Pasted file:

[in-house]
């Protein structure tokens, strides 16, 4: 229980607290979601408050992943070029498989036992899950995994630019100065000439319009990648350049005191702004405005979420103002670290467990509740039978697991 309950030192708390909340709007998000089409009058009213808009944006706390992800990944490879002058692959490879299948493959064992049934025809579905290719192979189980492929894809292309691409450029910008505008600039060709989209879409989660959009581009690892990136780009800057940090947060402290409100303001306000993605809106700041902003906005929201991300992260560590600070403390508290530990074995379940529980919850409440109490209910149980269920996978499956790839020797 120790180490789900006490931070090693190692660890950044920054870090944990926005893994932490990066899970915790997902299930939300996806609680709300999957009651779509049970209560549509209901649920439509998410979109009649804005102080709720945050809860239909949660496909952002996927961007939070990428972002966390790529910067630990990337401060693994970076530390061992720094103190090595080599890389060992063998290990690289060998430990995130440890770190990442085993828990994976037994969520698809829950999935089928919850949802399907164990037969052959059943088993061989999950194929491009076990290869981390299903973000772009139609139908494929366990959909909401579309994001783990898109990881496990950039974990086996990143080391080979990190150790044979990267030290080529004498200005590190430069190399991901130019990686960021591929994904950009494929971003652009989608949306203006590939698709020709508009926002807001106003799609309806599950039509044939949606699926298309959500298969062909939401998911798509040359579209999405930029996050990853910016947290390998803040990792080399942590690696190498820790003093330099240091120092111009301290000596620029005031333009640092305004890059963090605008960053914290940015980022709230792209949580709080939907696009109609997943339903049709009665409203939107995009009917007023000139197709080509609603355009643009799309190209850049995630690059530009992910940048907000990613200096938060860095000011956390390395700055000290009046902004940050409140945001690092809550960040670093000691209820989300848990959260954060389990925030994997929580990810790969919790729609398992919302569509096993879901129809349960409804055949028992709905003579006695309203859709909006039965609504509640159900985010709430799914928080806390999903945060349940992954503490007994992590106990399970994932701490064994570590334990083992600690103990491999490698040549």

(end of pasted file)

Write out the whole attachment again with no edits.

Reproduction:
[in-house]
């Protein structure tokens, strides 16, 4: 229980607290979601408050992943070029498989036992899950995994630019100065000439319009990648350049005191702004405005979420103002670290467990509740039978697991 309950030192708390909340709007998000089409009058009213808009944006706390992800990944490879002058692959490879299948493959064992049934025809579905290719192979189980492929894809292309691409450029910008505008600039060709989209879409989660959009581009690892990136780009800057940090947060402290409100303001306000993605809106700041902003906005929201991300992260560590600070403390508290530990074995379940529980919850409440109490209910149980269920996978499956790839020797 120790180490789900006490931070090693190692660890950044920054870090944990926005893994932490990066899970915790997902299930939300996806609680709300999957009651779509049970209560549509209901649920439509998410979109009649804005102080709720945050809860239909949660496909952002996927961007939070990428972002966390790529910067630990990337401060693994970076530390061992720094103190090595080599890389060992063998290990690289060998430990995130440890770190990442085993828990994976037994969520698809829950999935089928919850949802399907164990037969052959059943088993061989999950194929491009076990290869981390299903973000772009139609139908494929366990959909909401579309994001783990898109990881496990950039974990086996990143080391080979990190150790044979990267030290080529004498200005590190430069190399991901130019990686960021591929994904950009494929971003652009989608949306203006590939698709020709508009926002807001106003799609309806599950039509044939949606699926298309959500298969062909939401998911798509040359579209999405930029996050990853910016947290390998803040990792080399942590690696190498820790003093330099240091120092111009301290000596620029005031333009640092305004890059963090605008960053914290940015980022709230792209949580709080939907696009109609997943339903049709009665409203939107995009009917007023000139197709080509609603355009643009799309190209850049995630690059530009992910940048907000990613200096938060860095000011956390390395700055000290009046902004940050409140945001690092809550960040670093000691209820989300848990959260954060389990925030994997929580990810790969919790729609398992919302569509096993879901129809349960409804055949028992709905003579006695309203859709909006039965609504509640159900985010709430799914928080806390999903945060349940992954503490007994992590106990399970994932701490064994570590334990083992600690103990491999490698040549």